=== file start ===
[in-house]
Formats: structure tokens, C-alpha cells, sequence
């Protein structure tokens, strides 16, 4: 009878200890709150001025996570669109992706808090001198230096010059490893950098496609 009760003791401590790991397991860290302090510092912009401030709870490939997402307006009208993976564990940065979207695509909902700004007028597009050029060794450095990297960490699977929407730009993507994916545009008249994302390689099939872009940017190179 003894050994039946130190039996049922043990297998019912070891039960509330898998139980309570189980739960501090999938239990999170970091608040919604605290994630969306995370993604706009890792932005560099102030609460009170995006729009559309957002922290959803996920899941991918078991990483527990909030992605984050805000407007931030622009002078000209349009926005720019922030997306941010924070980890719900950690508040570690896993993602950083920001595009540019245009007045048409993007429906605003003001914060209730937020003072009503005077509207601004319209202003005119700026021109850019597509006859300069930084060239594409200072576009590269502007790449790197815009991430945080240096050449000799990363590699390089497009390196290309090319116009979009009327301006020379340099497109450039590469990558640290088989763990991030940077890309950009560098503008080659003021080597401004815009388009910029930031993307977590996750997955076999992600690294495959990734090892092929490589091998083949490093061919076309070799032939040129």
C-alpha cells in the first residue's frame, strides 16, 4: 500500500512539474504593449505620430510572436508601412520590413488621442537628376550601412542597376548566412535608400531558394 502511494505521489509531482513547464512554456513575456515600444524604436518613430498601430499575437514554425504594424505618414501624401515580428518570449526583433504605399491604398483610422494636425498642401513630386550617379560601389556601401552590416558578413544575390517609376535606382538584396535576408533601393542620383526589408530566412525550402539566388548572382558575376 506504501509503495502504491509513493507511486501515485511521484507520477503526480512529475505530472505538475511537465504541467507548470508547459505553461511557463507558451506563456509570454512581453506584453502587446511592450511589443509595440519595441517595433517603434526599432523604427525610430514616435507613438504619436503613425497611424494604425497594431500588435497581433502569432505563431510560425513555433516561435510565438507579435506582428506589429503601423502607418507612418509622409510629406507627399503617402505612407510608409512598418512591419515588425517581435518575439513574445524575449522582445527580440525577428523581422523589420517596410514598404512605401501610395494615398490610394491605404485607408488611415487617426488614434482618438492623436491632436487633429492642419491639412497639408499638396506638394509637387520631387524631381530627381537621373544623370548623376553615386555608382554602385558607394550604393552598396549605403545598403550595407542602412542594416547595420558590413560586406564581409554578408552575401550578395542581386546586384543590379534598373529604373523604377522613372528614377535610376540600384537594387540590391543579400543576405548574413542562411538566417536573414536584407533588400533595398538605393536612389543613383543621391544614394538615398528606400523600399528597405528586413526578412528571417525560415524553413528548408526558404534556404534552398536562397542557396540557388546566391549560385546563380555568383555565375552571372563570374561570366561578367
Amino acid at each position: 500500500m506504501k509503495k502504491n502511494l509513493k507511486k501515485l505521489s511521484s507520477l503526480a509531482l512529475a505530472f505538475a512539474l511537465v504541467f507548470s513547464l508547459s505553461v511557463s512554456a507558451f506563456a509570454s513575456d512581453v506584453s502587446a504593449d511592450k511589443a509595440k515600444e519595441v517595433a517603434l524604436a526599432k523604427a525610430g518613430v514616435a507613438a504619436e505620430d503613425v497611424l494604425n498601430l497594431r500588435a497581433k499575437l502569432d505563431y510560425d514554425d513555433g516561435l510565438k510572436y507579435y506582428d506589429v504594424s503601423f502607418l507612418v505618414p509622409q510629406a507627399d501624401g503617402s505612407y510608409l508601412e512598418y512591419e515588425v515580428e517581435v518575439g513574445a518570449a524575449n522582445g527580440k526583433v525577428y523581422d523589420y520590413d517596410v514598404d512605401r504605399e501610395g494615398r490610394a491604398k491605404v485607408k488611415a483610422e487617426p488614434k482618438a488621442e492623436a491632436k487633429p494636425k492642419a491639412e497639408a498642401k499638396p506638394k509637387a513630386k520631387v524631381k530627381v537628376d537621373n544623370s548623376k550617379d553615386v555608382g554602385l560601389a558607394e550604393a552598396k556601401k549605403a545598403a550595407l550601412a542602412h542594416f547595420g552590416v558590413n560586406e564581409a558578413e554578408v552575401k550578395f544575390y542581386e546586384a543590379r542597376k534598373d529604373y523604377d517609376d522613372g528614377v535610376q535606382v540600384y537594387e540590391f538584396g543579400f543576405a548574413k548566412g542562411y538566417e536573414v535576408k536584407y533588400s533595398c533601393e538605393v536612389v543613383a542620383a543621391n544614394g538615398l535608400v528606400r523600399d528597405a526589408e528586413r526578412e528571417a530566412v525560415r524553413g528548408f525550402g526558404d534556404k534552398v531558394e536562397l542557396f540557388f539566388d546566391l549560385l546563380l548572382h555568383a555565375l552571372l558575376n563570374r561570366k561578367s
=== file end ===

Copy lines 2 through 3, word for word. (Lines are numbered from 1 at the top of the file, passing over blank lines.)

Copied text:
Formats: structure tokens, C-alpha cells, sequence
């Protein structure tokens, strides 16, 4: 009878200890709150001025996570669109992706808090001198230096010059490893950098496609 009760003791401590790991397991860290302090510092912009401030709870490939997402307006009208993976564990940065979207695509909902700004007028597009050029060794450095990297960490699977929407730009993507994916545009008249994302390689099939872009940017190179 003894050994039946130190039996049922043990297998019912070891039960509330898998139980309570189980739960501090999938239990999170970091608040919604605290994630969306995370993604706009890792932005560099102030609460009170995006729009559309957002922290959803996920899941991918078991990483527990909030992605984050805000407007931030622009002078000209349009926005720019922030997306941010924070980890719900950690508040570690896993993602950083920001595009540019245009007045048409993007429906605003003001914060209730937020003072009503005077509207601004319209202003005119700026021109850019597509006859300069930084060239594409200072576009590269502007790449790197815009991430945080240096050449000799990363590699390089497009390196290309090319116009979009009327301006020379340099497109450039590469990558640290088989763990991030940077890309950009560098503008080659003021080597401004815009388009910029930031993307977590996750997955076999992600690294495959990734090892092929490589091998083949490093061919076309070799032939040129």